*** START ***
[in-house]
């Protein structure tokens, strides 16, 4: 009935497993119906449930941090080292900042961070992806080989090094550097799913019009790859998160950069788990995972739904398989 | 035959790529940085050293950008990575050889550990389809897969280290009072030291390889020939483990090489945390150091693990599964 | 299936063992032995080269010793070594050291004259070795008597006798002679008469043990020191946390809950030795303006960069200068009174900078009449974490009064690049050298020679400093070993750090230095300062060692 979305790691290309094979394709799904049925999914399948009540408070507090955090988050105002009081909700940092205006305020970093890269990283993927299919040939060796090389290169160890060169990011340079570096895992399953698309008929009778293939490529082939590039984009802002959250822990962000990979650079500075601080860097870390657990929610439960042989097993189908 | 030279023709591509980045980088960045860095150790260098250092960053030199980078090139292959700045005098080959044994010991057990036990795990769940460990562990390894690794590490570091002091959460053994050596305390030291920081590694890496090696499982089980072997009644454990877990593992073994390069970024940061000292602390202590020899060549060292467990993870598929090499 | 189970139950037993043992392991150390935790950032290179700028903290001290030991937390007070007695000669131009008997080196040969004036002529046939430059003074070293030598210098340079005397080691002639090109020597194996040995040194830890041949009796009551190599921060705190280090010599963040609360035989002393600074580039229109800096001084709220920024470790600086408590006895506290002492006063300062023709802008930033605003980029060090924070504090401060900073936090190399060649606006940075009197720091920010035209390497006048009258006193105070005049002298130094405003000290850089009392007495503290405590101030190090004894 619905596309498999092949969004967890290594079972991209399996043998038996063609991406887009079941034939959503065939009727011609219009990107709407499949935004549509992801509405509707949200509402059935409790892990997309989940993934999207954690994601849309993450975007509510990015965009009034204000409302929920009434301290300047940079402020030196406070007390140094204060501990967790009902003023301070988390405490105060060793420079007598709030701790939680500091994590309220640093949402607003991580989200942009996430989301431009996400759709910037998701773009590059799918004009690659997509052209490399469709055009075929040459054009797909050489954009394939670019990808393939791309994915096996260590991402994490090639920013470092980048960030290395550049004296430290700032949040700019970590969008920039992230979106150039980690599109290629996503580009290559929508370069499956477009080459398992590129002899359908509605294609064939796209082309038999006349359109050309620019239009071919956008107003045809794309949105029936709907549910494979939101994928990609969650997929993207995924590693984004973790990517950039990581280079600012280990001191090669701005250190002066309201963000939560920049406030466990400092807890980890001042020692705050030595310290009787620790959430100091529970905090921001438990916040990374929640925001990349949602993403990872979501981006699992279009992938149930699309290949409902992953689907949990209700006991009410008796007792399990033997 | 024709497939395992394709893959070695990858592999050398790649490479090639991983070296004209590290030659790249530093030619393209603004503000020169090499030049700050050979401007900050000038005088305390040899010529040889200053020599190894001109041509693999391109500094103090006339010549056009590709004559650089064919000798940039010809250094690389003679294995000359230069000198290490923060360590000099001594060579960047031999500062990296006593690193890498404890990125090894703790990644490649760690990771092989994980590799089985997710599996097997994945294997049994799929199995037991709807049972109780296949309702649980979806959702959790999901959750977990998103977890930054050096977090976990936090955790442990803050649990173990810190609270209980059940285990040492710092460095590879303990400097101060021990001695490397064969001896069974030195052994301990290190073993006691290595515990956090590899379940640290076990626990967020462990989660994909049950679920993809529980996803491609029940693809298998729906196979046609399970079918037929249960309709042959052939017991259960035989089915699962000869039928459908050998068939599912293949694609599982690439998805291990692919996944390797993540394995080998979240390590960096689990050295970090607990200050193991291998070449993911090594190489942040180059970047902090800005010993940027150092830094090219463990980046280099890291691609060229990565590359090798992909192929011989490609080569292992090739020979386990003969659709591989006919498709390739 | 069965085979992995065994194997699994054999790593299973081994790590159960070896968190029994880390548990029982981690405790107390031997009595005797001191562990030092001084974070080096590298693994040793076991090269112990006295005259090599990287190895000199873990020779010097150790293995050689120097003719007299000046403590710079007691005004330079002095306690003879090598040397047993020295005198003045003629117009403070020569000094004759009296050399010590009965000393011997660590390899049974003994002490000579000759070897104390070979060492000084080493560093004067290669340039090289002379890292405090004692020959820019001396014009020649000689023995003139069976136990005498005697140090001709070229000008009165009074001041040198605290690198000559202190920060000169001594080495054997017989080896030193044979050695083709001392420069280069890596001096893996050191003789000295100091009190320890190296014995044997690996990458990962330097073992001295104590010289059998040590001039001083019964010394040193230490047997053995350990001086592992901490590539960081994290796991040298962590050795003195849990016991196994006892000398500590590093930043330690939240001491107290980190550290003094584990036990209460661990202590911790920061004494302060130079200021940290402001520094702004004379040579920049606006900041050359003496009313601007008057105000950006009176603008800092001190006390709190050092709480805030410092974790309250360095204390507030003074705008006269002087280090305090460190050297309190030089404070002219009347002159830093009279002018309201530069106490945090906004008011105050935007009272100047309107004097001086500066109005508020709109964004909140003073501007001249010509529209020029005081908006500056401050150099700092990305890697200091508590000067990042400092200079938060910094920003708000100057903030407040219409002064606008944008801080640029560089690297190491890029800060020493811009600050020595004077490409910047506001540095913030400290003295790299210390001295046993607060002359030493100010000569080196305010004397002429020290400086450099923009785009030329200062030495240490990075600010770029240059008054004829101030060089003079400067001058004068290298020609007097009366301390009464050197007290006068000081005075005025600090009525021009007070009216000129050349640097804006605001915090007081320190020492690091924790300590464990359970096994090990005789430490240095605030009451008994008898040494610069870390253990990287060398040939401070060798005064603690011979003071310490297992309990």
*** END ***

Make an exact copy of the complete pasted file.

[in-house]
């Protein structure tokens, strides 16, 4: 009935497993119906449930941090080292900042961070992806080989090094550097799913019009790859998160950069788990995972739904398989 | 035959790529940085050293950008990575050889550990389809897969280290009072030291390889020939483990090489945390150091693990599964 | 299936063992032995080269010793070594050291004259070795008597006798002679008469043990020191946390809950030795303006960069200068009174900078009449974490009064690049050298020679400093070993750090230095300062060692 979305790691290309094979394709799904049925999914399948009540408070507090955090988050105002009081909700940092205006305020970093890269990283993927299919040939060796090389290169160890060169990011340079570096895992399953698309008929009778293939490529082939590039984009802002959250822990962000990979650079500075601080860097870390657990929610439960042989097993189908 | 030279023709591509980045980088960045860095150790260098250092960053030199980078090139292959700045005098080959044994010991057990036990795990769940460990562990390894690794590490570091002091959460053994050596305390030291920081590694890496090696499982089980072997009644454990877990593992073994390069970024940061000292602390202590020899060549060292467990993870598929090499 | 189970139950037993043992392991150390935790950032290179700028903290001290030991937390007070007695000669131009008997080196040969004036002529046939430059003074070293030598210098340079005397080691002639090109020597194996040995040194830890041949009796009551190599921060705190280090010599963040609360035989002393600074580039229109800096001084709220920024470790600086408590006895506290002492006063300062023709802008930033605003980029060090924070504090401060900073936090190399060649606006940075009197720091920010035209390497006048009258006193105070005049002298130094405003000290850089009392007495503290405590101030190090004894 619905596309498999092949969004967890290594079972991209399996043998038996063609991406887009079941034939959503065939009727011609219009990107709407499949935004549509992801509405509707949200509402059935409790892990997309989940993934999207954690994601849309993450975007509510990015965009009034204000409302929920009434301290300047940079402020030196406070007390140094204060501990967790009902003023301070988390405490105060060793420079007598709030701790939680500091994590309220640093949402607003991580989200942009996430989301431009996400759709910037998701773009590059799918004009690659997509052209490399469709055009075929040459054009797909050489954009394939670019990808393939791309994915096996260590991402994490090639920013470092980048960030290395550049004296430290700032949040700019970590969008920039992230979106150039980690599109290629996503580009290559929508370069499956477009080459398992590129002899359908509605294609064939796209082309038999006349359109050309620019239009071919956008107003045809794309949105029936709907549910494979939101994928990609969650997929993207995924590693984004973790990517950039990581280079600012280990001191090669701005250190002066309201963000939560920049406030466990400092807890980890001042020692705050030595310290009787620790959430100091529970905090921001438990916040990374929640925001990349949602993403990872979501981006699992279009992938149930699309290949409902992953689907949990209700006991009410008796007792399990033997 | 024709497939395992394709893959070695990858592999050398790649490479090639991983070296004209590290030659790249530093030619393209603004503000020169090499030049700050050979401007900050000038005088305390040899010529040889200053020599190894001109041509693999391109500094103090006339010549056009590709004559650089064919000798940039010809250094690389003679294995000359230069000198290490923060360590000099001594060579960047031999500062990296006593690193890498404890990125090894703790990644490649760690990771092989994980590799089985997710599996097997994945294997049994799929199995037991709807049972109780296949309702649980979806959702959790999901959750977990998103977890930054050096977090976990936090955790442990803050649990173990810190609270209980059940285990040492710092460095590879303990400097101060021990001695490397064969001896069974030195052994301990290190073993006691290595515990956090590899379940640290076990626990967020462990989660994909049950679920993809529980996803491609029940693809298998729906196979046609399970079918037929249960309709042959052939017991259960035989089915699962000869039928459908050998068939599912293949694609599982690439998805291990692919996944390797993540394995080998979240390590960096689990050295970090607990200050193991291998070449993911090594190489942040180059970047902090800005010993940027150092830094090219463990980046280099890291691609060229990565590359090798992909192929011989490609080569292992090739020979386990003969659709591989006919498709390739 | 069965085979992995065994194997699994054999790593299973081994790590159960070896968190029994880390548990029982981690405790107390031997009595005797001191562990030092001084974070080096590298693994040793076991090269112990006295005259090599990287190895000199873990020779010097150790293995050689120097003719007299000046403590710079007691005004330079002095306690003879090598040397047993020295005198003045003629117009403070020569000094004759009296050399010590009965000393011997660590390899049974003994002490000579000759070897104390070979060492000084080493560093004067290669340039090289002379890292405090004692020959820019001396014009020649000689023995003139069976136990005498005697140090001709070229000008009165009074001041040198605290690198000559202190920060000169001594080495054997017989080896030193044979050695083709001392420069280069890596001096893996050191003789000295100091009190320890190296014995044997690996990458990962330097073992001295104590010289059998040590001039001083019964010394040193230490047997053995350990001086592992901490590539960081994290796991040298962590050795003195849990016991196994006892000398500590590093930043330690939240001491107290980190550290003094584990036990209460661990202590911790920061004494302060130079200021940290402001520094702004004379040579920049606006900041050359003496009313601007008057105000950006009176603008800092001190006390709190050092709480805030410092974790309250360095204390507030003074705008006269002087280090305090460190050297309190030089404070002219009347002159830093009279002018309201530069106490945090906004008011105050935007009272100047309107004097001086500066109005508020709109964004909140003073501007001249010509529209020029005081908006500056401050150099700092990305890697200091508590000067990042400092200079938060910094920003708000100057903030407040219409002064606008944008801080640029560089690297190491890029800060020493811009600050020595004077490409910047506001540095913030400290003295790299210390001295046993607060002359030493100010000569080196305010004397002429020290400086450099923009785009030329200062030495240490990075600010770029240059008054004829101030060089003079400067001058004068290298020609007097009366301390009464050197007290006068000081005075005025600090009525021009007070009216000129050349640097804006605001915090007081320190020492690091924790300590464990359970096994090990005789430490240095605030009451008994008898040494610069870390253990990287060398040939401070060798005064603690011979003071310490297992309990």